A woman finding her inner strength is inspiring. But a woman finding her inner giant monster who kicks butt — that’s just so cool.
~~ David Edelstein, Vulture
Colossal (2016), Opens April 21st
Initially, everything about Colossal seems inexplicably, gratuitously absurd. Dancing kaiju, for example. Or drunks controlling city-crushing monsters via psychic link. Or inexplicable portals between Seoul and a small American town. Or Anne Hathaway being involved with any of the above. Yet, after nearly two hours, the movie manages to sweep you up in its world, and it starts to make a weird kind of sense. And eventually, all the things that seemed unfathomable at first become exactly what makes its message so clear…
The plea is this: Go see this movie… Yes, it’s pretty weird, but you’ll get used to it. Do it because the world needs the weird genius of Nacho Vigalondo (also, he’s probably got a few lawyer fees to pay off after settling that lawsuit with Toho brought on by calling his movie “the cheapest Godzilla movie ever”). Do it because Hathaway is finally letting her freak flag fly, and it’s high time more women carried genre movies. But mostly, do it because it’s the good kind of oddball movie—and those kind of things deserve to crush a city near you.
~~ Angela Watercutter, Colossal
“Danny Boyle continues to be our most dazzling shallow director, and his brilliance is undimmed in the sequel to his 1996 breakthrough, Trainspotting.”
~~ David Edelstein, Vulture
T2: Trainspotting (2016), Opens April 14th
The new film is called T2: Trainspotting — not to be confused with the Schwarzenegger T2 — and it’s more fun than a barrel of junkies. It doesn’t have the youthful kick of its predecessor, but given the pervasiveness of addiction and suicidal ideation and despair it’s amazingly buoyant. Boyle makes movies about downer subjects — the downers in this case are literal — but his style and temperament seem more like the product of too many uppers. The man never sits still. He’s the only director who could make a film about a guy stuck in a crevice and forced to saw off his own arm and put in more whooshy tracking shots than in any five race car movies.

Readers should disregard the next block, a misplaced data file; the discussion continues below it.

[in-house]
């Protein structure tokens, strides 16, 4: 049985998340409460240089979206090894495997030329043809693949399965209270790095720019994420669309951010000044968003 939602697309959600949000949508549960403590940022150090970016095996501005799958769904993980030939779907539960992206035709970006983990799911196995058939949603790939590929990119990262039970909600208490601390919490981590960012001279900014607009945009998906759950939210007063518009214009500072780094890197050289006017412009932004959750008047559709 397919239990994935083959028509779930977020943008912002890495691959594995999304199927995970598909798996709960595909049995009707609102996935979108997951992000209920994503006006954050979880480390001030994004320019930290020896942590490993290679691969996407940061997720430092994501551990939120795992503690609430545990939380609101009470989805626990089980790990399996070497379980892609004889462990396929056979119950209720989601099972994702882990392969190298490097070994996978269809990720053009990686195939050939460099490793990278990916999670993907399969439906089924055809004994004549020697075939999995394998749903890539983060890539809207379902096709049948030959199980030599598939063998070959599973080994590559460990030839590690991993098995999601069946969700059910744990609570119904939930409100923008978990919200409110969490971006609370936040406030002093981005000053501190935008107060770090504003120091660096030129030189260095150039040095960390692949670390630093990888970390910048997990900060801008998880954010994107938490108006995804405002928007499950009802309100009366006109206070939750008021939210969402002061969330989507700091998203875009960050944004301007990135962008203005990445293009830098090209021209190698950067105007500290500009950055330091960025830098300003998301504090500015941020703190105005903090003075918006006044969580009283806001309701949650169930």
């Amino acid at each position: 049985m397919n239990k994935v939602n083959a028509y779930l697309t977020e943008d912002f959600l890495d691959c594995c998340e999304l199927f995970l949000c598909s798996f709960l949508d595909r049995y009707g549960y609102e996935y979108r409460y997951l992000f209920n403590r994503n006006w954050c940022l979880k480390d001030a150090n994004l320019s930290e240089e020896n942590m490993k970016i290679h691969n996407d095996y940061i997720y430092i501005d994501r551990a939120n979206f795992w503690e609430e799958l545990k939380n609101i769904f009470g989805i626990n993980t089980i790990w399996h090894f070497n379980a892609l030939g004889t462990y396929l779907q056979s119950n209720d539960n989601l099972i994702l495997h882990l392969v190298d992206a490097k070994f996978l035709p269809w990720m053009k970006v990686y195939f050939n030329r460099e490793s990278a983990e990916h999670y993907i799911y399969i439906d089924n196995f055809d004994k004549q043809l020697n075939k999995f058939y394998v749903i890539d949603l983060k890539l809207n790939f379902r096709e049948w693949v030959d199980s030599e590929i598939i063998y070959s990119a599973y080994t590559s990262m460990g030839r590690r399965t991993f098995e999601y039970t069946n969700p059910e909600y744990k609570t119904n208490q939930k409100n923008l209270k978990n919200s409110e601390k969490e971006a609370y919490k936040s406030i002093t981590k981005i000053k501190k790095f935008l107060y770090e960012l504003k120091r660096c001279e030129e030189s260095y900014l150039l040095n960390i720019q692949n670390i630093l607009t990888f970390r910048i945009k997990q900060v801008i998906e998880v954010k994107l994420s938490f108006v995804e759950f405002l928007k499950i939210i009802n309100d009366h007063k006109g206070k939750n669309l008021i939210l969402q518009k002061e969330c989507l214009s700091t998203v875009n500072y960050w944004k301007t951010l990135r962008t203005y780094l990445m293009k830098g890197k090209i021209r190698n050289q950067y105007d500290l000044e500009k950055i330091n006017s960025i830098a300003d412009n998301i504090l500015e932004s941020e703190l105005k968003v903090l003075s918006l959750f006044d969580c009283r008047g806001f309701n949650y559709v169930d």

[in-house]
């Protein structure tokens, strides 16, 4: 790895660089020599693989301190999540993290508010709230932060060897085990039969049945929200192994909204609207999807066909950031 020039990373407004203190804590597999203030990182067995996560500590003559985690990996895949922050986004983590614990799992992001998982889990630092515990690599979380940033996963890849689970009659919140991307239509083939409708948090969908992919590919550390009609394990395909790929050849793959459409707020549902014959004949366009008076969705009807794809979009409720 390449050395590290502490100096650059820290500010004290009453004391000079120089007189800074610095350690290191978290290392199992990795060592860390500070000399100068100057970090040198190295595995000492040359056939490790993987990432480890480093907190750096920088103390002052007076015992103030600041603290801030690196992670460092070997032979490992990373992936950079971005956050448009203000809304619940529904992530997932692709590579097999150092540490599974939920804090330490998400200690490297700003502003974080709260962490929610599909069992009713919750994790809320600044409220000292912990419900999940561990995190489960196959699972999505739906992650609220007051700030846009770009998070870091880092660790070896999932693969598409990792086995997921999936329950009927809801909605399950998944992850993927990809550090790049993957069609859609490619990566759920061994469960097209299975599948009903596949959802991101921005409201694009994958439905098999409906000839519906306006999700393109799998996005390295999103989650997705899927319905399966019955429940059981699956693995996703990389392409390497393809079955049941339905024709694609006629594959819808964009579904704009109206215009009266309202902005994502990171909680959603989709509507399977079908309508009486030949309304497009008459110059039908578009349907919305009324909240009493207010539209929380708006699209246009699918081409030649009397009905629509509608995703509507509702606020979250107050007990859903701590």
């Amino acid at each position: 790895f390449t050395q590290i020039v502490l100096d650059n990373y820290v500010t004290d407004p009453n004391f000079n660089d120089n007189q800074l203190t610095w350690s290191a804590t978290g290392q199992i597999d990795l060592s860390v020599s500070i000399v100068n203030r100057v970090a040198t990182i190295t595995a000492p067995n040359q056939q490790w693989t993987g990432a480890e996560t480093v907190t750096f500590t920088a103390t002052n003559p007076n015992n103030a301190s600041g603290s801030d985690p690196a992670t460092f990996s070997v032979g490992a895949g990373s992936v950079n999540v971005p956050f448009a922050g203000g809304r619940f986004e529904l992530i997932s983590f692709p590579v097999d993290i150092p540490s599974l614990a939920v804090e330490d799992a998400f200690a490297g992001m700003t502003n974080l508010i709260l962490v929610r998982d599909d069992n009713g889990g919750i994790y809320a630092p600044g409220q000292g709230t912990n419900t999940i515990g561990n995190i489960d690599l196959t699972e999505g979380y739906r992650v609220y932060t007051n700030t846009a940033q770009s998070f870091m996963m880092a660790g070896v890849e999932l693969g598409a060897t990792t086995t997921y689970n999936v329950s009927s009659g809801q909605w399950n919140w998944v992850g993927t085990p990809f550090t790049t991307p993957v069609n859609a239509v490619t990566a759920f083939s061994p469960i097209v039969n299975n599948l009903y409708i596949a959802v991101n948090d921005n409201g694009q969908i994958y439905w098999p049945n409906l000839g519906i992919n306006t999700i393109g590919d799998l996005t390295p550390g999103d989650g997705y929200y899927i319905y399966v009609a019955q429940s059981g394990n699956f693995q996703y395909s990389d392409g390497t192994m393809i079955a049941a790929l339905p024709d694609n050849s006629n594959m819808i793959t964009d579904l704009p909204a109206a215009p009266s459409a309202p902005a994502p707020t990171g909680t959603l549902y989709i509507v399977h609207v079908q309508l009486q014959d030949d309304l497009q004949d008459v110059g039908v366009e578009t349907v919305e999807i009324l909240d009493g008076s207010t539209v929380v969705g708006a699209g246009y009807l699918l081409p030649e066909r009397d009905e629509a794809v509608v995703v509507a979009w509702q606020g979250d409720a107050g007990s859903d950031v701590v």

~~ David Edelstein, Vulture
First there was an opportunity… then there was a betrayal. Twenty years have gone by. Much has changed but just as much remains the same. Mark Renton (Ewan McGregor) returns to the only place he can ever call home. They are waiting for him: Spud (Ewen Bremner), Sick Boy (Jonny Lee Miller), and Begbie (Robert Carlyle). Other old friends are waiting too: sorrow, loss, joy, vengeance, hatred, friendship, love, longing, fear, regret, diamorphine, self-destruction and mortal danger, they are all lined up to welcome him, ready to join the dance.
Alive and Kicking (2016), Opens April 7the
You know there’s been another resurgence, to put it mildly, in swing dancing, right? You know that the Lindy Hop – and all the regional and stylistic variations that manner of social hoofing generated – lives on, in spectacular kinesis all over the globe? If you didn’t know that, Susan Glatzer’s directorial debut will fill you in on the thriving scene. Like, we daresay, gangbusters.
Get a load of Alive and Kicking and you’ll be schooled in the whys and wherefores, the history and the hullaballoo, of what kind of glorious frenzy started in the Roaring Twenties, flourished during WWII, and – until the dance’s resurgence(s) – bit the dust when Johnny came marching home again.
You’ll be schooled, but you’ll also be 1) vastly entertained, and 2) impressed by the way this documentary focuses on several current stars of the swing circuit and features inspirational bits on the style’s originators – some of whom are still, indeed, alive and kicking – and provides both a sweet gloss of the subject and a few deeper explorations of the diverse people involved.
The music, the interviews, the interleaving of stock footage, the way the various modern narratives and backgrounding histories are fitted together: All of this works toward a successful expression of what means a thing because it does have that swing. Read the project’s press releases and you’ll see that Glatzer’s previous experience is pretty substantial, but exclusively in the role of “film executive;” and you’ll be damned if you know what that means, precisely, but that, if all such executives could create a movie as engaging and informative as this one, then they need to get the hell out from behind a desk and get into some hands-on production, because wowza.